The general description of a male or female person with a psychopathic disorder is that they will often have the appearance of being a charming and intelligent person but lack any real feelings or character. They live their lives void of any empathy, accountability, remorse, conscience, guilt or fear. To survive in our communities, they mimic other people’s thoughts and emotions while projecting their own social and emotional deficit onto others and they are very good at it, which makes them difficult to detect, controlling and destructive. Often they will manipulate others into doing their destructive bidding for them, which also makes them difficult to identify.

One of the most influential researchers of psychopathy was American forensic psychologist Dr Hervey Cleckley who in 1941 published a book titled ‘The mask of sanity’. In it, he describes the psychopathic person as outwardly a perfect mimic of a normally functioning person, able to mask or disguise the fundamental lack of internal personality structure, an internal chaos that results in repeatedly purposeful destructive behaviour. Despite the seemingly sincere, intelligent, even charming external presentation, internally the psychopathic person does not have the ability to experience genuine emotions.

Today’s world leading authority on psychopathy is Canadian psychologist Dr Robert Hare who has developed a standard measurement system to reliably identity psychopaths, known as the Psychopathy Checklist-Revised (PCL-R) which is now being adopted worldwide as the standard instrument for researchers and clinicians. In 1993, he published his book titled ‘Without Conscience: The Disturbing World of the Psychopaths Among Us’.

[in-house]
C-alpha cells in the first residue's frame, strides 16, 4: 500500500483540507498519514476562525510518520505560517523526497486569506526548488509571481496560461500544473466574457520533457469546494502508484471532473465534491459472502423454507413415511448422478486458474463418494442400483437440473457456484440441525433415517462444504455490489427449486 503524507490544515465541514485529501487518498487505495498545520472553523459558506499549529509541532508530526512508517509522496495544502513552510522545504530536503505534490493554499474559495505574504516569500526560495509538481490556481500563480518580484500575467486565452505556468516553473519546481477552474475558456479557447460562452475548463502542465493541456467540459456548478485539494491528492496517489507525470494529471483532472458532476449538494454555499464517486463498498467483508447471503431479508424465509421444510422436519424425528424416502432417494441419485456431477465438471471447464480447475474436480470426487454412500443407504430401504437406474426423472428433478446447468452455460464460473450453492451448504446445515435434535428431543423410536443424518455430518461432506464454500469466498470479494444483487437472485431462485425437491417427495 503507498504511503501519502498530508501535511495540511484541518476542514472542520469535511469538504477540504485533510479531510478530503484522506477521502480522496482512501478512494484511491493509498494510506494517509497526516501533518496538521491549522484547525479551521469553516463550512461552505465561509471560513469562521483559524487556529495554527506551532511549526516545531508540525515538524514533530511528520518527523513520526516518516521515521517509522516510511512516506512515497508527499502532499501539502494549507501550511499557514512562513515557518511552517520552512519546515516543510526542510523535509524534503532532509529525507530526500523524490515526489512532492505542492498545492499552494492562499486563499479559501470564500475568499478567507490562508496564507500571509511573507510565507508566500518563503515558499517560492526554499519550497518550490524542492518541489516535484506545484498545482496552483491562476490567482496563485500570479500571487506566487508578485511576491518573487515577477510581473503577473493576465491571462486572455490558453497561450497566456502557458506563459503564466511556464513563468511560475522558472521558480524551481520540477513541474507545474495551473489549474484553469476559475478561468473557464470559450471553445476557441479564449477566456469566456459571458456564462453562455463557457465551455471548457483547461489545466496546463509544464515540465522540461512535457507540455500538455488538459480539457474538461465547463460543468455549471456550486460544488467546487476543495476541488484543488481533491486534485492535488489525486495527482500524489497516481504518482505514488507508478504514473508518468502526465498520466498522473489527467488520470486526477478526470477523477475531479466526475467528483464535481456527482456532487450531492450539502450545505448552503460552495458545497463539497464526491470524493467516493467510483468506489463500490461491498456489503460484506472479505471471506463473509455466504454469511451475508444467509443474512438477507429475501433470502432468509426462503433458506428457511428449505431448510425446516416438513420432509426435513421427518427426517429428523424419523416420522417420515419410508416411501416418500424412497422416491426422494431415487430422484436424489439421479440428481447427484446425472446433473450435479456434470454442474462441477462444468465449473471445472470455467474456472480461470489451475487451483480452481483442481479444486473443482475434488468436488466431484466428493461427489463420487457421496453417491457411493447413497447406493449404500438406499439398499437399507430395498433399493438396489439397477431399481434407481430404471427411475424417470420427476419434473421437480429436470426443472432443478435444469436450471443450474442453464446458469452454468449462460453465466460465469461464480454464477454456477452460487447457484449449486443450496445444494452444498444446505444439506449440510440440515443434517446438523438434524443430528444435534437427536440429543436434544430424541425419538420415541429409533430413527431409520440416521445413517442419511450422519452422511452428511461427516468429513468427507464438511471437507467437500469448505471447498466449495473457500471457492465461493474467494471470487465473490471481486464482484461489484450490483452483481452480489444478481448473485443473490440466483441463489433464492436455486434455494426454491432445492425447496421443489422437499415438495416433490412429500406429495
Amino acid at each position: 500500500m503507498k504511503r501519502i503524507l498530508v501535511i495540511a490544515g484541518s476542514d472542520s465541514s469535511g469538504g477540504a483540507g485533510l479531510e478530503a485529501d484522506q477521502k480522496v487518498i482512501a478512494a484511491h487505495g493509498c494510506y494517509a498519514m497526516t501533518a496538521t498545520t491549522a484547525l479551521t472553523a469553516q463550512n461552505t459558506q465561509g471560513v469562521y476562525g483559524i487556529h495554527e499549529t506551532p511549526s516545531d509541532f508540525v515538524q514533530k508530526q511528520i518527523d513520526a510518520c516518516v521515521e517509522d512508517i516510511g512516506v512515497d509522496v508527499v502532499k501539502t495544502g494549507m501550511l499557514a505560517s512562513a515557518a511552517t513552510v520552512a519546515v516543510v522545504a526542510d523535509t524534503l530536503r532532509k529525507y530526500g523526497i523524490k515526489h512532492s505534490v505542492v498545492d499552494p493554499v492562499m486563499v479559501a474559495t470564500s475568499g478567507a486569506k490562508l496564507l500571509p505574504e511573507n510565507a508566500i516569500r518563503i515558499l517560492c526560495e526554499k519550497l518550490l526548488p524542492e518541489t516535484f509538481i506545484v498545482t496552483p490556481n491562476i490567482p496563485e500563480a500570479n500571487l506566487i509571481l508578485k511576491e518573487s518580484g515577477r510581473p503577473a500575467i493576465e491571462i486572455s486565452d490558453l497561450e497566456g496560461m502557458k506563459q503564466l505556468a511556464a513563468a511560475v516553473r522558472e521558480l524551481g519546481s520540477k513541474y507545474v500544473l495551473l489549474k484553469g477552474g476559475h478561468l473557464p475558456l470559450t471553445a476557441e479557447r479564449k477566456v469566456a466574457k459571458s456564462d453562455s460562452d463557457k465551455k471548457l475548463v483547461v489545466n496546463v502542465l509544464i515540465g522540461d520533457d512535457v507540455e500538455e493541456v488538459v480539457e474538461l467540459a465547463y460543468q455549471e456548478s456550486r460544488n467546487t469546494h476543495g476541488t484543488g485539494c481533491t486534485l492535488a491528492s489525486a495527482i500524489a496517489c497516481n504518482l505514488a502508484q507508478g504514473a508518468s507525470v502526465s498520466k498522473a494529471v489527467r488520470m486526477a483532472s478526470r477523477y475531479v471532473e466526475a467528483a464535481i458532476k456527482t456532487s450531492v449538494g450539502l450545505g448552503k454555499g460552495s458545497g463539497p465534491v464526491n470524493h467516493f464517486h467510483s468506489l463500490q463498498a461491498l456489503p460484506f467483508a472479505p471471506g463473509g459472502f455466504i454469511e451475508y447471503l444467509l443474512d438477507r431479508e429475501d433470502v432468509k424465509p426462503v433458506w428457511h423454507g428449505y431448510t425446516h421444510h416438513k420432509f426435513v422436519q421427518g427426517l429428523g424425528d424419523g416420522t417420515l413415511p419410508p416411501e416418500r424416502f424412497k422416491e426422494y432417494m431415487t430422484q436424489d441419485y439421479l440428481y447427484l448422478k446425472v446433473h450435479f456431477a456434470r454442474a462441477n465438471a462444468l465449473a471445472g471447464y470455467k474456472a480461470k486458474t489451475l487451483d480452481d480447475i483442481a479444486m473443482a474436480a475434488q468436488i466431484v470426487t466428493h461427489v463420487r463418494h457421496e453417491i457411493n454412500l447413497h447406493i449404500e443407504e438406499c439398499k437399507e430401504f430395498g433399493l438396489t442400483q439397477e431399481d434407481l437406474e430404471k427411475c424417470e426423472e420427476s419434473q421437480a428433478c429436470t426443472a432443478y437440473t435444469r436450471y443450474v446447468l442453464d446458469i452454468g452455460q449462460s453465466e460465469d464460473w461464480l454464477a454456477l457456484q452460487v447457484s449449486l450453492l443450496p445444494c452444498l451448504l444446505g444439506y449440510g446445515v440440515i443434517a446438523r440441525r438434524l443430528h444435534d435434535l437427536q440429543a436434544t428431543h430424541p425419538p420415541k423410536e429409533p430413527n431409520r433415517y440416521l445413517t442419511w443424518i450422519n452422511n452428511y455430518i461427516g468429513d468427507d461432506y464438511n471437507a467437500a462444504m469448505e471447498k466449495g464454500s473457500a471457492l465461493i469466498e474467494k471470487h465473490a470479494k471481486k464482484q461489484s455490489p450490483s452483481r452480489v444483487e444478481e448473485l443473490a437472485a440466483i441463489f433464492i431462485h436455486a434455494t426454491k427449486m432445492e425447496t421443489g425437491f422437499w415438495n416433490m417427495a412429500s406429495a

According to medical research, psychopathy is a disorder that currently can’t be cured and generally, people with psychopathy believe they don’t need to be cured.

While more research is helping some mental health professionals at the top of their profession understand psychopathy, the information is not filtering down to professionals on the ground and the training and public awareness needed to help victims affected by associations with psychopathic individuals, particularly vulnerable children, has been largely overlooked.

Victims unknowingly involved with a psychopathic person can suffer an enormous amount of emotional abuse causing anxiety, anger management issues, depression, panic attacks, weight problems, addiction problems, fear, hyper vigilance and sometimes suicide. Some victims claim they felt like they were going crazy, their supportive family and friends disappeared, they were often frightened but didn’t know why and nothing around them made sense.

Other male and female victims, who wish to remain anonymous, described trying to protect their children after separating from psychopathic partners as being a lonely journey through hell. After battling their way through The Family Court, many victims found themselves financially depleted while their children suffered by being manipulated, alienated from their siblings, pets and friends, threatened, terrorised, consistently put in terrifying and life-threatening situations and many being sexually molested.

A problem Dr Kosson said in America, other countries and possibly Australia is that child representatives and perhaps others involved in custody battles do not have the required training or understanding of this personality disorder and when presented with their manipulative traits are often taken in and fooled. “Their job is to act in the best interests of the child but there’s no requirement that gives them a foundation to do that job effectively when psychopathic people are targeting them.”